7 Tips for Getting Off to a Great Start with a New Student
When parents come to me seeking help for their child, very often it is the child’s emotional well-being that has been the final catalyst to seek tutoring. Struggling readers often begin to think of themselves as “stupid” and their overall self-confidence and outlook on learning really suffers. Being a highly skilled, highly trained professional is crucial, but the ability to connect with our students and nurture that affective side of their learning is perhaps even more important to our success as an Orton Gillingham tutor.
For children who have had really negative learning experiences, meeting with a tutor is a scary prospect. They may have had situations where teachers or classmates mistook their challenges for lack of effort and became angry. They may have experienced teasing or feelings of shame. Creating a safe learning environment is incredibly important in order for the student to make gains.
1. Gather information.
When I first start with a new student, I typically begin with an interview followed by some other assessment pieces. This shows the student that I care about their thoughts and feelings about reading and writing, that I value the knowledge they have about their own learning, and that we are working together as a team.
During these initial assessments, I am careful to complete phonological awareness assessments or letter/sound assessments before moving into text reading. Early in my tutoring days, I started assessing a 5thgrader’s text reading at a 2nd grade level based on parent input. I ended up having to back up all the way to an emergent level text. It is not desirable to have a student experience a lot of failure during your initial assessment, although obviously it is necessary to get accurate information. One way that this can be done in a way that builds trust is to take responsibility if something is too hard. “Oops. This is not the right story. I made a bad choice, so let’s stop this one. I think this is going to be a better choice.” Also letting the child know that you don’t expect them to know everything. “There are hard words here. Don’t worry if you don’t know them all, just do the best you can.”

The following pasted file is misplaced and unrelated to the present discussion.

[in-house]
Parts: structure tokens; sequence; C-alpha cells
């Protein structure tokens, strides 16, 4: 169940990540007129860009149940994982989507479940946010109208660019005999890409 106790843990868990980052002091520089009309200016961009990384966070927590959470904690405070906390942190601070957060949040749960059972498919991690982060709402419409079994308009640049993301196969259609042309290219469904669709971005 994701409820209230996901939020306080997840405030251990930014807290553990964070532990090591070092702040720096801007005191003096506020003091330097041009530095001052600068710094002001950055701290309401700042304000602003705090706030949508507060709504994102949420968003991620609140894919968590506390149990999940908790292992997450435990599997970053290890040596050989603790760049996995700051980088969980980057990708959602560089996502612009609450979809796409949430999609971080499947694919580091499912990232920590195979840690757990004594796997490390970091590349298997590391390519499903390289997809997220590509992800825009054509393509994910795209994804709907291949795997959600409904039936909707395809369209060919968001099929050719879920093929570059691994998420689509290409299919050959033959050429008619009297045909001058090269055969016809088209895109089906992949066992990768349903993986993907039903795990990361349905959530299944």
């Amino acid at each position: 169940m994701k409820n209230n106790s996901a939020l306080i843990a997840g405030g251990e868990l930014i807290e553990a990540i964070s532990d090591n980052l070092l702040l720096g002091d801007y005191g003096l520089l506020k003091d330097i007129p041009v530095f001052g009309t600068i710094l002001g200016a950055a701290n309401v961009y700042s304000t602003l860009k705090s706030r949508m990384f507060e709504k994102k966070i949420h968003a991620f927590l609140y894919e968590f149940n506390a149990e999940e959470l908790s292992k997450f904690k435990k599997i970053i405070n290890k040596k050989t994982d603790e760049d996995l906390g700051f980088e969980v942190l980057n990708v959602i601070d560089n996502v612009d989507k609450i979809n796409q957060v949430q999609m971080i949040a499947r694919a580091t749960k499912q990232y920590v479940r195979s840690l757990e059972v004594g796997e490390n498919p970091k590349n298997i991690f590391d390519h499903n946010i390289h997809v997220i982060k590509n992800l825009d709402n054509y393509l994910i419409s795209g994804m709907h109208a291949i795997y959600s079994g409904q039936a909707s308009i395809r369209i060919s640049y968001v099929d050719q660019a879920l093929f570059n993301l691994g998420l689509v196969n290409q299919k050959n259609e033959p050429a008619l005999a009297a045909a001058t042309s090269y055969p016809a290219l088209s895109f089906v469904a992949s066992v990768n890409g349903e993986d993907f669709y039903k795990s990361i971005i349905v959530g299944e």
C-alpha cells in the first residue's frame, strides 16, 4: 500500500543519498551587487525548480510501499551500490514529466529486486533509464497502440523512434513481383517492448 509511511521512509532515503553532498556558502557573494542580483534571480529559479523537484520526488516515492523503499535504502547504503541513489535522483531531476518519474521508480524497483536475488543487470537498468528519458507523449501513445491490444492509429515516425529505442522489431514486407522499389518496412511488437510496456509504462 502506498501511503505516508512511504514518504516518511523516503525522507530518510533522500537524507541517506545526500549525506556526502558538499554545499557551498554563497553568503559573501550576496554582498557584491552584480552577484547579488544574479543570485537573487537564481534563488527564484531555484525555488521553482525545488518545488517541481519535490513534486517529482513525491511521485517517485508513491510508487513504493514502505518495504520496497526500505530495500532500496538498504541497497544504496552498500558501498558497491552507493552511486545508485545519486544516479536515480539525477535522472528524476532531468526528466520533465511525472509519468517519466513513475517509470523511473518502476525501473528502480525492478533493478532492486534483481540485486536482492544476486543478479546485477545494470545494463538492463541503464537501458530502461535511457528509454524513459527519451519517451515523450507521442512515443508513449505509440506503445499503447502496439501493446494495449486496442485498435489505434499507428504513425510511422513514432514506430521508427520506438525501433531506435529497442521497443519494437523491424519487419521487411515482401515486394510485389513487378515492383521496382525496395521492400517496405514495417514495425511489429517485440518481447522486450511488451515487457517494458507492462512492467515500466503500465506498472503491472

2. Get to know each other.
I like to play a “Getting to Know Each Other” board game. If I know that a student likes a particular character or theme, I will use a game board that is tailored to those interests. Using a simple roll the dice, follow the path game with cards, we learn about each other’s favorite colors, seasons, movies, books, snacks, holidays and school subject. I read the cards to them and I answer questions as well. Right away students see that I am going to support them and that the tutoring relationship differs from the relationship between a classroom teacher and her students. I share stories about my kids or pets and make a point to ask them about their activities. For particularly shy or reticent students, I will return to this activity with new questions or “Would you rather?” scenarios during the first few lessons.
3. Take time to teach procedures.
Think back to a time you were headed to a conference or a new course. What are the things that typically worried you? If you are anything like me, you are less worried about the actual content of the course beforehand than things like whether you will have an opportunity to leave the premises for lunch, whether there will be a coffee station that is accessible, how to find your way around and not knowing the particular instructor’s routines. Students of all ages get very nervous about not knowing how things are done. So, to make students comfortable as well as to keep lessons moving efficiently, it is worthwhile to take time early on to teach the lesson procedures and routines explicitly. So, perhaps the first few lessons are spent staying within the child’s known literacy skills to teach lesson procedures and a shared vocabulary.